Third is this notion that "self defense" covers far more territory than "imminent attack". Indeed it does- but you can't go to war over it, or else everybody and his dog would be attacking their neighbours, under the rubric that it's "self-defense". The entire point of having an international system is so that arms-race cycles of "self-defense" don't turn into massive conflagrations. If somebody is making threatening noises, then you can complain to international bodies, cut off diplomatic ties, move troops around on the off chance that they really do invade, get your allies to gently suggest to the other party that attacking is a really bad idea. You can't, however, invade them first.
But all of that is moot, because there isn't any such beast as "international law", in the sense that he invokes it.This was accompanied by links to earlier articles. I think I'll do the same. Failing that, go read Yuval Rubenstein decimate this line of argument. (Permalinks not working... do a page search for "According to Steven den Beste" and you'll find it). Yuval was responding to the very articles that Steven linked to, so it's quite relevant, and definitely asks some questions that Steven has yet to answer outside of referencing a quickie response from G. Hill that was quickly and decisively rebutted in Yuval's comment section.
Furthermore, for the United States to take this aggressive action without the approval of the U.N. Security Council would be a violation of the U.N. charter, which the United States has ratified.Again, true, and oddly not contradicted by Steven's response:
I think you'd be hard pressed to find any organization whose members give more lip service and less actual compliance with the terms of its charter. I don't consider the UN charter to be binding on the US any longer because few other nations on Earth bother obeying it, either. To play a game by the rules when nearly everyone else is cheating is idiocy.Indeed.. nobody wants to play the sucker. Odd, though, because extraordinary claims require extraordinary evidence, and I'm not seeing anything even remotely resembling that (nor, actually, variations of this particular argument on his website.) This is certainly an extraordinary claim, and prompts a simple response- if the U.S. is not bound by the charter, then why be a member? Why claim the presidency of the Security Council, and why participate in the workings of the U.N. or any aspect of it at all? After all, as long as the U.S. is a signatory to the charter it is bound by it to the extent that it is constitutional, so if the U.S. should not be bound by the charter, then shouldn't it withdraw from the United Nations?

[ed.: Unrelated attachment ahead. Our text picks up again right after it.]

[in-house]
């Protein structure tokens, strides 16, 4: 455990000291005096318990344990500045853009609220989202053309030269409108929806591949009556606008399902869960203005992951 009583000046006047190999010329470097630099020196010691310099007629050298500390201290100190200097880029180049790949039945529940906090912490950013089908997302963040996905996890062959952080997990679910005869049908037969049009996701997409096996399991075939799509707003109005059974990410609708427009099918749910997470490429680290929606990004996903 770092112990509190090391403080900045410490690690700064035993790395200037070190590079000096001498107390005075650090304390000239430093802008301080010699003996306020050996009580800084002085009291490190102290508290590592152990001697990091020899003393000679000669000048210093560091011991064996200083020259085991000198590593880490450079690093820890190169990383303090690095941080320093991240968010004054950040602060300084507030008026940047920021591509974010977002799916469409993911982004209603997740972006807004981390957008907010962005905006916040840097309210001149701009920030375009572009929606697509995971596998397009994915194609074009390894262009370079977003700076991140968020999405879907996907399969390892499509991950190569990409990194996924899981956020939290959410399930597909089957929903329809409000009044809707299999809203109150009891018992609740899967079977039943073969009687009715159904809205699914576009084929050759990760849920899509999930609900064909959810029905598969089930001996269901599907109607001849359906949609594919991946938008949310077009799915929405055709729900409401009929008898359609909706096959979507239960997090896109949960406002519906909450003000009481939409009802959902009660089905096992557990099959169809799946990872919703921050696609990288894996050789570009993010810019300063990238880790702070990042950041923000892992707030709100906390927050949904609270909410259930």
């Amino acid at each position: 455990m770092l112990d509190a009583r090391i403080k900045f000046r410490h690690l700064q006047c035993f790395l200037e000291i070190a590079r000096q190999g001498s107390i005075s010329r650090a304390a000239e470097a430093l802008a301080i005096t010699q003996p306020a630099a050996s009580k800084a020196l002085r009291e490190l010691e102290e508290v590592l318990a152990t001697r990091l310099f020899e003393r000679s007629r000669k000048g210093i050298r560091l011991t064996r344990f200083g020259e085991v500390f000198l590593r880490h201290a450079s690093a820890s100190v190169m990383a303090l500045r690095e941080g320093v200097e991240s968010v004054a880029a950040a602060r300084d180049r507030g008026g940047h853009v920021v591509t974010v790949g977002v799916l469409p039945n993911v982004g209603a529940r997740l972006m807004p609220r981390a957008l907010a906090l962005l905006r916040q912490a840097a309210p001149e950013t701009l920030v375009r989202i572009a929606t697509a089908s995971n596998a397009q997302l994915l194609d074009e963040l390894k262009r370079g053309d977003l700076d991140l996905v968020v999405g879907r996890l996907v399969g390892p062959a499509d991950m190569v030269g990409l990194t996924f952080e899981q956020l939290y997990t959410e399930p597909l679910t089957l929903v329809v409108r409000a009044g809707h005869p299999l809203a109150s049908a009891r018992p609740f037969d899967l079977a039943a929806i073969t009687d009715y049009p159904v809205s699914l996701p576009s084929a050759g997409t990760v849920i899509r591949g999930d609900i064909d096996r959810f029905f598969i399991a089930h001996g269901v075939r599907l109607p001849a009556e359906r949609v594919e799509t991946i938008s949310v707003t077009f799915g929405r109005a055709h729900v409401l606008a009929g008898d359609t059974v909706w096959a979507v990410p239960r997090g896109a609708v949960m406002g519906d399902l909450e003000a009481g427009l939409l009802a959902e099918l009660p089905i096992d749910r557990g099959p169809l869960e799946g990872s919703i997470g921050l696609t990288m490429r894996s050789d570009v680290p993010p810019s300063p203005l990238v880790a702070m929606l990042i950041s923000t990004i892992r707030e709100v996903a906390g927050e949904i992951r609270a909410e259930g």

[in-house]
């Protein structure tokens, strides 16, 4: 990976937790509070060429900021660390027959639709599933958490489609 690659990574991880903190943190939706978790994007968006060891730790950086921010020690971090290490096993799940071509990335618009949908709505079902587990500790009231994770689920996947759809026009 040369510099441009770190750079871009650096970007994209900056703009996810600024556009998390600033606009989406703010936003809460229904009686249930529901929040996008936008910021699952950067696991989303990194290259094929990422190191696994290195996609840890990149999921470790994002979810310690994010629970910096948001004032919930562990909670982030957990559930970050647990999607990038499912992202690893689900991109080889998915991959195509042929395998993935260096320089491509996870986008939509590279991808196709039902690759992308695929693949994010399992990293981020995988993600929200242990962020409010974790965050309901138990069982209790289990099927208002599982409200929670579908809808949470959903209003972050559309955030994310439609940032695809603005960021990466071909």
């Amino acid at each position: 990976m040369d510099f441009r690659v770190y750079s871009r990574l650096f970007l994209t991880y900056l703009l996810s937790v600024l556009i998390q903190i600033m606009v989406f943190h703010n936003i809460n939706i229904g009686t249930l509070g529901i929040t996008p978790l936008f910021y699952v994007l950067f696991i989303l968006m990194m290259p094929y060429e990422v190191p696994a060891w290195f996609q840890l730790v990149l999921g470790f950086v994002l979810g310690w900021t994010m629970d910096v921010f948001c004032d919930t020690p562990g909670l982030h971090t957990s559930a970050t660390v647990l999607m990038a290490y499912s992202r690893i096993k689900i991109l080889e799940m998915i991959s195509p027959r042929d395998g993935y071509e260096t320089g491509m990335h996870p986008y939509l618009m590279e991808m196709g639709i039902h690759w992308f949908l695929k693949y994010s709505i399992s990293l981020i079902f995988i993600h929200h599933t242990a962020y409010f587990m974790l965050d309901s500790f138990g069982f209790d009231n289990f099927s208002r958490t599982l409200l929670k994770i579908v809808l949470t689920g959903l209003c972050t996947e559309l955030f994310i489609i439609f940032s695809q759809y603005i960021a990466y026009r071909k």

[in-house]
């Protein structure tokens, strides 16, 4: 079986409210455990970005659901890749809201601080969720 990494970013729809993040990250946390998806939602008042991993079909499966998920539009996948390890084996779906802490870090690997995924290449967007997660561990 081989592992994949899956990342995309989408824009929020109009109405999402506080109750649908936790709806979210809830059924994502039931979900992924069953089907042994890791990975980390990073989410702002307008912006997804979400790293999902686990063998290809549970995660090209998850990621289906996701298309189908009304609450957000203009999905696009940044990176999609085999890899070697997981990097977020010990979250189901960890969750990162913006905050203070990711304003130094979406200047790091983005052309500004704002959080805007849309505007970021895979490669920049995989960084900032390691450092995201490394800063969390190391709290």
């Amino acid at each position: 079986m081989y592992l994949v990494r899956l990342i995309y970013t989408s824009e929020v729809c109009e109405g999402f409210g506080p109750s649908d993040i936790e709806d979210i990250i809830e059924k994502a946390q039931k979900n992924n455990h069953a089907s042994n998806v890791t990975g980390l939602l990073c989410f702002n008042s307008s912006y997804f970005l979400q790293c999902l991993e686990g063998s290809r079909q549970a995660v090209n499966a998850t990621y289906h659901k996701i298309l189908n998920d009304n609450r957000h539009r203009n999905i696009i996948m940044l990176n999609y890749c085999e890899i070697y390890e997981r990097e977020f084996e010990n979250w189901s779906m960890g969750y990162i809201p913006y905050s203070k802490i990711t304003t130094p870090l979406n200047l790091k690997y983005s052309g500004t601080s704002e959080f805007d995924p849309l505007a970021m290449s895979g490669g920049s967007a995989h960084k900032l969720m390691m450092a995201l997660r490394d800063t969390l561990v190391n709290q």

(For that matter, who exactly is breaking the charter, and why? Steven argued there were "other reasons for war"... if others are breaking the core principles of the Charter, then why exactly should we believe that those "other reasons" don't come into play?)
In any case, there's a simple answer: some parts of the Charter are followed and enforced more strictly than others, and obeying those that are followed and enforced strictly doesn't make you a sucker. Disobeying them, on the other hand, makes everybody else suckers. Hence Rothschild's valid argument- nations don't go invading each other and changing each other's governments- when they do, they're rightly condemned by everybody else. That includes the United States.
There's more, of course, but much of it falls under cultural generalizations and assertions that Hesiod and Ritter (as well as many others) have already addressed (those interested in the former can go here, and those interested in the latter should google up the guy and will easily come across lots of interesting stuff- this is a good start) so I'll just leave it at that. One last quotation, though:
"killing" doesn't equate to "murder". Not all killing is murder, and the death toll in war isn't "mass murder". It's not that we're going to send in the 82nd Airborne to go in and round up and slaughter Iraq civilians just because we want them dead, as much as that it isn't possible to fight a war without at least some civilians getting in the way and becoming victims of it.Killing isn't necessarily murder; sometimes killing is sadly necessary if a war is necessary. The reverse is also true, however: if a war is unnecessary (a distinction Steven misses), then those deaths are unnecessary; and if people die unnecessarily in a necessary war, then those deaths remain unnecessary. Whether an invasion of Iraq is necessary or not is the question at hand here. If it isn't, there will be a lot of unnecessary blood on American hands. It may not be murder, but it sure as hell isn't just.
Perhaps that, too, is still unacceptable. But if that is true, it would be equally true of all wars, anywhere, fought for any reason at all. When, exactly, would Rothschild ever support any war?
(Yeah, yeah, I know; I'm flogging a dead horse here, and I'm getting the rotting crud all over my hands. It's still worth addressing, though.)
Edit: fiddled around with the wording, fixed a link or two, etc., etc. No substantial additions, except a link to G.Hill's response and the subsequent message board discussion.